Arab women can chase their space entrepreneurship dreams with “Spacehackers”

By Rahul Vaimal, Associate Editor
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'Spacehackers' initiative's will begin classes on November 17th.

Spacehackers, an initiative to build one million Arab women space entrepreneurs, has been launched by International Space City, a virtual commercial city based in the UK, dedicated to advancing the space industry.

Under its ‘Inspire Generations’ initiative, the project aims to provide online training and guidance to help a million Arab women in three key areas – trade and business, law & ethics as well as social impact, to launch their own space-related and responsible business.


Spacehackers is an online, six-week leadership and mini-MBA training program that will provide the tools, entrepreneurial attitude and community encouragement required for participants to turn an idea into a business concept and become future leaders of the global space industry.

The word ‘Spacehackers’ is a concept coined by Space City to describe someone who uses innovative, low-cost techniques to speed up the space industry’s commercialization.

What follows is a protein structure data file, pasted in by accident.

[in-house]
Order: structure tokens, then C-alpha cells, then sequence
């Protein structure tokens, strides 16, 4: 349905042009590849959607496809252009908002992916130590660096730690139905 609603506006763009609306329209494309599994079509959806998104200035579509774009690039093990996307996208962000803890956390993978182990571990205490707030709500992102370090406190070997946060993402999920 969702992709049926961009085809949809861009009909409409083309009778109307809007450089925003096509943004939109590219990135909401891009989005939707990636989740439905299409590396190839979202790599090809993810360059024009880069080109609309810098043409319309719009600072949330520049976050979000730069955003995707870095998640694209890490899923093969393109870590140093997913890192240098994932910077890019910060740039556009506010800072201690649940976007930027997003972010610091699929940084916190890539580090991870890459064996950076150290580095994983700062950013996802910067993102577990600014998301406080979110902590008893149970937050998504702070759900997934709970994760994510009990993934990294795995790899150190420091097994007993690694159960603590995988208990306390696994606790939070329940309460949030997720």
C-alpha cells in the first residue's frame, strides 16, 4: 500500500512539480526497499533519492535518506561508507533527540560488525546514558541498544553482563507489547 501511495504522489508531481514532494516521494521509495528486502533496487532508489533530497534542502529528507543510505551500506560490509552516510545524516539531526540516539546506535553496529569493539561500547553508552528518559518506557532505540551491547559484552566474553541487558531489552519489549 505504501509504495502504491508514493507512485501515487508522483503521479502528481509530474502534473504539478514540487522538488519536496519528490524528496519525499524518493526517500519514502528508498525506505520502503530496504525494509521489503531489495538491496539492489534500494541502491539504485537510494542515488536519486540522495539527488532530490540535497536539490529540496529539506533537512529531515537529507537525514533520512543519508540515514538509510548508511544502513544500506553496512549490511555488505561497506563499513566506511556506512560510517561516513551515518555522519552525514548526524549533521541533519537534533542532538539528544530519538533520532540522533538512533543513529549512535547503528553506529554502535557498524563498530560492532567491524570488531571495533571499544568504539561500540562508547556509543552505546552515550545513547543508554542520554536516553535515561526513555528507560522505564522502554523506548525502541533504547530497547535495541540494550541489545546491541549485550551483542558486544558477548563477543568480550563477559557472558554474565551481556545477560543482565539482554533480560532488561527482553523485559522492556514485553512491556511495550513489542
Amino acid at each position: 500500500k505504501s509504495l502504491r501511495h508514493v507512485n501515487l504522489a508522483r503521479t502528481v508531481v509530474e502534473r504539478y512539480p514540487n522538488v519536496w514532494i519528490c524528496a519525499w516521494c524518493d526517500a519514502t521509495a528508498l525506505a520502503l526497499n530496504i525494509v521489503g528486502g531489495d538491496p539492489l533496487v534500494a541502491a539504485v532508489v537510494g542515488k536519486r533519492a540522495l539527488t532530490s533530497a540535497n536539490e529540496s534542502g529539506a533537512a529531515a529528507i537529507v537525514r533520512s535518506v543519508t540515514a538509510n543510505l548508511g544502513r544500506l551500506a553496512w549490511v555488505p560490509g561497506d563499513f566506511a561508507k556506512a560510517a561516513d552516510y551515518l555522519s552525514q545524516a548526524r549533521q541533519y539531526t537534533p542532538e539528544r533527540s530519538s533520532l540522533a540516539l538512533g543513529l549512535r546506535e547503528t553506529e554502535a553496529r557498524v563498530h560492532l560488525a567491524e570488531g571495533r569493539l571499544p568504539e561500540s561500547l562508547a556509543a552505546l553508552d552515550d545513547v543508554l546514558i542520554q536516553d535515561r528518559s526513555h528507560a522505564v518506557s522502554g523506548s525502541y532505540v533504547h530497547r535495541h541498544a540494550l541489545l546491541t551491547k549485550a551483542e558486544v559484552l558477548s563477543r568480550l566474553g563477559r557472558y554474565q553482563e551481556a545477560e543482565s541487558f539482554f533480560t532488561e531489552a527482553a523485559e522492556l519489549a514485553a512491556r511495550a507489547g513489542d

Space Industry

For smaller businesses, cheaper and faster technology has paved the way for them to develop and disrupt the space industry. According to Morgan Stanley, the multinational investment bank, the global space economy is expected to produce revenue of $1 trillion or more in 2040, up from $350 billion this year.

According to the American investment bank, the most critical short and medium term opportunities can come from satellite broadband internet access. It would account for 50 percent of the global space economy’s expected growth by 2040 and as much as 70 percent in the most bullish scenario.

Launching broadband internet access satellites would help push down bandwidth costs, just as data demand explodes, says Morgan Stanley analysts.

“Spacehackers are the new generation of space entrepreneurs,” said Ms Helen Rankin, the executive director of International Space City, adding that there are many similarities between the internet boom of the 1990s and the current state of the space industry. We can repeat our mistakes or learn from them we need entrepreneurs to lead the way, to set the agenda now on outer space law and ethics, off-planet social impact and interplanetary trade,” she added.

Owing to the COVID-19 pandemic, the program, which was initially scheduled to be launched in March, was postponed. The first batch will start classes from 17 November onwards. Graduates, non-graduates and adult women of all backgrounds and ages in the GCC are encouraged to send applications. Applicants who are interested can register by paying $150.